Sunday, 27 March 2011
I havent met Candy in person but hopefully we will meet before I go home to Manila in May. So, expect some snapshots of Candy and myself, including some updates from her forthcoming novel. Without further a do, here she is, Candy answering my few questions and to get know her. Find out more about her inspirations to write Tall Story - an amazing story that tells about Bernardo, an eight-foot tall lad.
1. When and why did you begin writing? I wanted to become a writer from the I realized that reading was cool - I was about six and the long hot summer stretched out ahead of me. My grandmother had a complete collection of a 1930s serial called the Beverley Gray Mysteries. I picked one up and realized that the words made paragraphs and the paragraphs made chapters and before you knew it, I had finished the book. I read every single book in her series that summer! Beverley Gray was a reporter who was desperate to get published as a novelist. So by the time I finished the book, I wanted to do exactly the same!
2. Who has influenced your writing? My mother aspired to become a writer when she was a teenager and as we were growing up, she often talked with great fondness about her time on her high school literary magazine and she would read to me from Horacio de la Costa's Like the Molave ("Gods walk on brown legs"). She used to buy any Filipiniana children's fiction there was and my greatest treat as a child was a trip to Erehwon bookstore in Makati. So I think it was my mother who encouraged me to think of myself as a writer.As for writing itself, in terms of technique, I read enormously but there are two authors that I carry around with me when I'm writing in cafes. I don't know why but when I dip into their books, I feel enabled to write! One is Geraldine McCaughrean who wrote the White Darkness and the other is Ray Bradbury.
3. Who is your favourite author? What a difficult question. I have a different favourite author every few months! As a child, my favourite author was Louisa May Alcott who wrote the Little Women books - but this was because I wanted to be of her characters (Jo, the writer). When I read Little Women now I wonder how I managed to get through it - the language was so archaic. As a child I also loved Samuel Clemens (The Prince and the Pauper). It was after I read Holes by Louis Sachar that I became really serious about becoming an author.
4. Why did you pick your setting for debut novel, Tall Story? Tall Story is set in the Philippines and in London. One of the reasons I did this was because I wanted to write a book for my children who have grown up in both settings. The Newbery winning author Richard Peck once said if a child can't find himself in the pages of a book, he will go looking for himself in all the wrong places. My kids will certainly find themselves in Tall Story.
5. How long did it take you to write this book? It took me ten months!
6. If you are recommending your book to a friend - how would you describe it? It's about a brother and sister getting to know each other after years of being separated by immigration paperwork, only to find that they still have to cross a gulf created by language, culture and calamity.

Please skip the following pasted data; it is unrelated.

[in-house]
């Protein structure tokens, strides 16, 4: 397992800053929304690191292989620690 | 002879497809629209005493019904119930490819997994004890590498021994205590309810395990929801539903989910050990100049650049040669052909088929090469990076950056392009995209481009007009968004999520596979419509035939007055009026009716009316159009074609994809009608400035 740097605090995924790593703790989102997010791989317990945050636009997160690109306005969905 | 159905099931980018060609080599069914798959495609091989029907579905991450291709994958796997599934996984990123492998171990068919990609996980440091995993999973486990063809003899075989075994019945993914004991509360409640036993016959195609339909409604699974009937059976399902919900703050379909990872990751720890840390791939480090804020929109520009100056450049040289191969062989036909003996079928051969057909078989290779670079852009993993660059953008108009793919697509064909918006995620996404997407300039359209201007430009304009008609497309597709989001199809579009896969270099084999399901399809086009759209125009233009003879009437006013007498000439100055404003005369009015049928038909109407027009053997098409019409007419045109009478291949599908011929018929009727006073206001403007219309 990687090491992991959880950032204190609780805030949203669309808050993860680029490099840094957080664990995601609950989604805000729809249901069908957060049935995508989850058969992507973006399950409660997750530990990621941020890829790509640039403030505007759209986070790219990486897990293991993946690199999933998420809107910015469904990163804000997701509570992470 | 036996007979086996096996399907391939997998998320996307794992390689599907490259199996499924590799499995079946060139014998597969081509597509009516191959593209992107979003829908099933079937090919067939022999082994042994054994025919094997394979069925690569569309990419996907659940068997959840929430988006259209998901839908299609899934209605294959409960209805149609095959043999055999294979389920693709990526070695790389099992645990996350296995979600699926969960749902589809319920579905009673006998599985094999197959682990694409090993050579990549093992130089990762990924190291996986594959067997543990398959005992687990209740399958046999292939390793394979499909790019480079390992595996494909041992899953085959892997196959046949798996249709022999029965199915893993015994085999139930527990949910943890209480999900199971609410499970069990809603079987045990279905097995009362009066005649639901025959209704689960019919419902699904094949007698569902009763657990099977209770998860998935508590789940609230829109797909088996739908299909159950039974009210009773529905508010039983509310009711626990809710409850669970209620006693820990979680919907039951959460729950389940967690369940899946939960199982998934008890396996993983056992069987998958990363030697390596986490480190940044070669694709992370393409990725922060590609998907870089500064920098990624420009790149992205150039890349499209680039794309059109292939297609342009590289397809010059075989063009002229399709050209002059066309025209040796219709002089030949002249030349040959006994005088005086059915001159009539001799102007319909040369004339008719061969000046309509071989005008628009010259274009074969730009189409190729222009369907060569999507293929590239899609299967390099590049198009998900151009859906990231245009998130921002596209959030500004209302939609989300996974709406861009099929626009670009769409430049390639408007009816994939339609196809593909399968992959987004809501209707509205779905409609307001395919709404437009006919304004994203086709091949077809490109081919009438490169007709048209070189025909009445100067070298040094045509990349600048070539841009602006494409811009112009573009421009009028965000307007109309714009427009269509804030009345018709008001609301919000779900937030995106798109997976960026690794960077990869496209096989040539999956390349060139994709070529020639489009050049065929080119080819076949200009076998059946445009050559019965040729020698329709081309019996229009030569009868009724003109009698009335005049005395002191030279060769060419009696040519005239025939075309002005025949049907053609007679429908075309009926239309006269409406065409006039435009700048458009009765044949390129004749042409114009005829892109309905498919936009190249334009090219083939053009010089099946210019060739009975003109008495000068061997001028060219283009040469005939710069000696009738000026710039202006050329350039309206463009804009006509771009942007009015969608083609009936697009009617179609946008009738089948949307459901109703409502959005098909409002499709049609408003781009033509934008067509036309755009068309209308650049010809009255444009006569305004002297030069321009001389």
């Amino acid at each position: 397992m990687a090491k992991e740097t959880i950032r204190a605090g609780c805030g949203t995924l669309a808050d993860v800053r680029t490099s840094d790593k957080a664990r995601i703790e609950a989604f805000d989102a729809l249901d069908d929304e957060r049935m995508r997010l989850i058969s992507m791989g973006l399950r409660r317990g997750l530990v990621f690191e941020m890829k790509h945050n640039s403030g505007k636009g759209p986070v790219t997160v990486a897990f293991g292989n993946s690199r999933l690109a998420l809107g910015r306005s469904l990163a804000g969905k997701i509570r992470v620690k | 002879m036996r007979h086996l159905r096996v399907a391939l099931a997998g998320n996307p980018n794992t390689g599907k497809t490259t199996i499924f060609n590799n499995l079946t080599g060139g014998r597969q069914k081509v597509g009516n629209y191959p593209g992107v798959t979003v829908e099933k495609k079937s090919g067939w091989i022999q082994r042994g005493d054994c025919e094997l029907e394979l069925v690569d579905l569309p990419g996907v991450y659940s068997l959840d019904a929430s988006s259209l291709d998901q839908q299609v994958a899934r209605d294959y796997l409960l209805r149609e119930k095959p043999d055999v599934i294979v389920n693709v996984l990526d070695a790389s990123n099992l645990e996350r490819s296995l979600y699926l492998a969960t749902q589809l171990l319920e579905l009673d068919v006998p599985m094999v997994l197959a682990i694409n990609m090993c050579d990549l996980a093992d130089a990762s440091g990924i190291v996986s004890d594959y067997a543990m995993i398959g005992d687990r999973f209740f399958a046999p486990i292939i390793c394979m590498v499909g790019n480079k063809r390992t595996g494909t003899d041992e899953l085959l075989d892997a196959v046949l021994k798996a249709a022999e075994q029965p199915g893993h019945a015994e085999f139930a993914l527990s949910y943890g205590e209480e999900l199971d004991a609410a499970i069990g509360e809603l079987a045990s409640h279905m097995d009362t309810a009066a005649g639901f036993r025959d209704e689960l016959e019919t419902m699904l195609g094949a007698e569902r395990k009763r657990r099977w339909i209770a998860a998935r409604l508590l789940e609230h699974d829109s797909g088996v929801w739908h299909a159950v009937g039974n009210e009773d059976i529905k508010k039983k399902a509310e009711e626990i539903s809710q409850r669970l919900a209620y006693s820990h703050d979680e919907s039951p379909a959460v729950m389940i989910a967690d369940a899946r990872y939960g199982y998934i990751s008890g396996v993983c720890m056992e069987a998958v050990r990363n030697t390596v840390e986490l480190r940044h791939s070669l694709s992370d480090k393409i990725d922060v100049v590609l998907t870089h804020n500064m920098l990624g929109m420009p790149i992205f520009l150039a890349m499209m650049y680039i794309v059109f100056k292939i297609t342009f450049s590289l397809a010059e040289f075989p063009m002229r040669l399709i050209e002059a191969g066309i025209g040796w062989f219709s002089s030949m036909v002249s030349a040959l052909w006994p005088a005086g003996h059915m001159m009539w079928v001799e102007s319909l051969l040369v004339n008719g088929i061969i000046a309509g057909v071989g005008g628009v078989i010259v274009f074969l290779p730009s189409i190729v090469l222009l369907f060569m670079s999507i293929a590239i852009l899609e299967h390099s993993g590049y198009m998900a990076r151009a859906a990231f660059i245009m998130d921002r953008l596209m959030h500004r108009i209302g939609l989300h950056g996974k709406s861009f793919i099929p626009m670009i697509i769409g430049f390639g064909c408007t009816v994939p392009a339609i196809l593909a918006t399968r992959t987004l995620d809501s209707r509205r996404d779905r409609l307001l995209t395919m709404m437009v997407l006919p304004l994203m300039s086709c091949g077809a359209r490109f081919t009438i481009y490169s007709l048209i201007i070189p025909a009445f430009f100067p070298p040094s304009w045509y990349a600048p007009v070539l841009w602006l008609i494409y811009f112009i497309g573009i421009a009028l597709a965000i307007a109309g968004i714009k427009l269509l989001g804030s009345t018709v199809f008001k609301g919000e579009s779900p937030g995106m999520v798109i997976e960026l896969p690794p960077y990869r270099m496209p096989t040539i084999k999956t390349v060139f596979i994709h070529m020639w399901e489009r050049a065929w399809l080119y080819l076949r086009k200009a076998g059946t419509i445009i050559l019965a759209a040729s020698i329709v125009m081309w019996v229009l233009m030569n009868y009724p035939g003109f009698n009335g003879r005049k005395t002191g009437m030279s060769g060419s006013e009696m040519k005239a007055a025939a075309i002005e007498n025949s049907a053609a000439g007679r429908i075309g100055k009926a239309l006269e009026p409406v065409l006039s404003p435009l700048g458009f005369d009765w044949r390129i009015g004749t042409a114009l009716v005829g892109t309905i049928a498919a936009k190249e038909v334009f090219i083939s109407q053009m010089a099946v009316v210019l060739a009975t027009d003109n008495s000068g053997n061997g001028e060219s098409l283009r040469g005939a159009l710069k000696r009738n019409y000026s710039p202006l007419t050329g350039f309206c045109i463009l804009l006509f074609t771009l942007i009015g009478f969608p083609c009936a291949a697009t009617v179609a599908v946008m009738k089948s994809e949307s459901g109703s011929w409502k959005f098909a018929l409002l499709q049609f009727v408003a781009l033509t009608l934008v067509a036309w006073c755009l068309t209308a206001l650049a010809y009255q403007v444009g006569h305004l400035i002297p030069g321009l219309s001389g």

THANK YOU VERY MUCH FOR BEING MY FEATURED AUTHOR which I'm sure that one or two or even more will be inspired by your writings and hopefully be able to grab a copy of your bestselling book, Tall Story. Good luck and hope to see you soon in London!
Note: For more info about Candy, CLICK HERE for her Facebook FanPage, and HERE for her own blogsite. Or you can even click the photo above for you to be directed to her blogsite. If you are interested to find out who is my first featured author, (who happened to be the author of the two unpublished ebooks), CLICK HERE.
Saturday, 26 March 2011
At the end of the meet-up, I brought home three books: A Life Like Other People's (Alan Bennett), Memoir of Geisha (Arthur Golden), and Beatrice and Virgil (Yann Martel). Bennett's book is included in the WBN 25 book titles and one of the members of the club swapped with my book, Fingersmith. Geisha was published in 1997 and became a major motion picture, while Beatrice and Virgil was published in 2010 with the same author of the winner of the Man Book Prize, Life of Pi.
Wednesday, 23 March 2011
Students nowadays are more luckier considering that majority of course/module handouts are given-out by the lecturers and more reference books are readily available in the library. Of course, with internet/online connection, it is much easier and manageable to do further readings or to do the assignments.
With the introduction of e-reading devices (like the Amazon Kindle), some of these academic books are now accessible to everyone - free of charge. I chose some of them (as shown above) that I think more helpful for students and teachers or even for those people (like me) who want to review some of the basic theories in geometry, trigonometry, earth science and chemistry.
NOTE: These ebooks are freebies in Amazon.com and Amazon.co.uk for both UK and US regions at the time of posting. It might NOT be free in other regions but normally available for discounted prices.